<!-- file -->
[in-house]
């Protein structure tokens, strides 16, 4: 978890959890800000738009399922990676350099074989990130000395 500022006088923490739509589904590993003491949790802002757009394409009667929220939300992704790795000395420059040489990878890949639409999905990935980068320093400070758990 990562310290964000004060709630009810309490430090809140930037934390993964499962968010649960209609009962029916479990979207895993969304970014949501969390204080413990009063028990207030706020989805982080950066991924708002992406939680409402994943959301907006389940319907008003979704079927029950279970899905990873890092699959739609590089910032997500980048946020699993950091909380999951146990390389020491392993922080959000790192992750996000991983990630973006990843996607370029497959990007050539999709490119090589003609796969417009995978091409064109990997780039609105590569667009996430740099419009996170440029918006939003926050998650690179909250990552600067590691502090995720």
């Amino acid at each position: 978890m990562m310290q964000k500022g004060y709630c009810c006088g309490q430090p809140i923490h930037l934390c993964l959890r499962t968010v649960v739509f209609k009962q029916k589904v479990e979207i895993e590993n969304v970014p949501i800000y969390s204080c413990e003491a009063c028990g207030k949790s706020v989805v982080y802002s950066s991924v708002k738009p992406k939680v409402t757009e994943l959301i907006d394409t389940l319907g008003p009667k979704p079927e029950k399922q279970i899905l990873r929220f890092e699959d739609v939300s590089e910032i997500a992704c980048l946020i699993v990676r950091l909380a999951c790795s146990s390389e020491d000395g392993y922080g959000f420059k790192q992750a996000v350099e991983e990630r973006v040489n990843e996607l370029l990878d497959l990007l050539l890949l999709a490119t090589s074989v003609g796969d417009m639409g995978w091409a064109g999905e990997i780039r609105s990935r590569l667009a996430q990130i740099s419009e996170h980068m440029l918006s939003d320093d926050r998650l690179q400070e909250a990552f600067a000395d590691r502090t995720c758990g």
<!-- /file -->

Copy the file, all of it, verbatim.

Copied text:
[in-house]
């Protein structure tokens, strides 16, 4: 978890959890800000738009399922990676350099074989990130000395 500022006088923490739509589904590993003491949790802002757009394409009667929220939300992704790795000395420059040489990878890949639409999905990935980068320093400070758990 990562310290964000004060709630009810309490430090809140930037934390993964499962968010649960209609009962029916479990979207895993969304970014949501969390204080413990009063028990207030706020989805982080950066991924708002992406939680409402994943959301907006389940319907008003979704079927029950279970899905990873890092699959739609590089910032997500980048946020699993950091909380999951146990390389020491392993922080959000790192992750996000991983990630973006990843996607370029497959990007050539999709490119090589003609796969417009995978091409064109990997780039609105590569667009996430740099419009996170440029918006939003926050998650690179909250990552600067590691502090995720």
């Amino acid at each position: 978890m990562m310290q964000k500022g004060y709630c009810c006088g309490q430090p809140i923490h930037l934390c993964l959890r499962t968010v649960v739509f209609k009962q029916k589904v479990e979207i895993e590993n969304v970014p949501i800000y969390s204080c413990e003491a009063c028990g207030k949790s706020v989805v982080y802002s950066s991924v708002k738009p992406k939680v409402t757009e994943l959301i907006d394409t389940l319907g008003p009667k979704p079927e029950k399922q279970i899905l990873r929220f890092e699959d739609v939300s590089e910032i997500a992704c980048l946020i699993v990676r950091l909380a999951c790795s146990s390389e020491d000395g392993y922080g959000f420059k790192q992750a996000v350099e991983e990630r973006v040489n990843e996607l370029l990878d497959l990007l050539l890949l999709a490119t090589s074989v003609g796969d417009m639409g995978w091409a064109g999905e990997i780039r609105s990935r590569l667009a996430q990130i740099s419009e996170h980068m440029l918006s939003d320093d926050r998650l690179q400070e909250a990552f600067a000395d590691r502090t995720c758990g």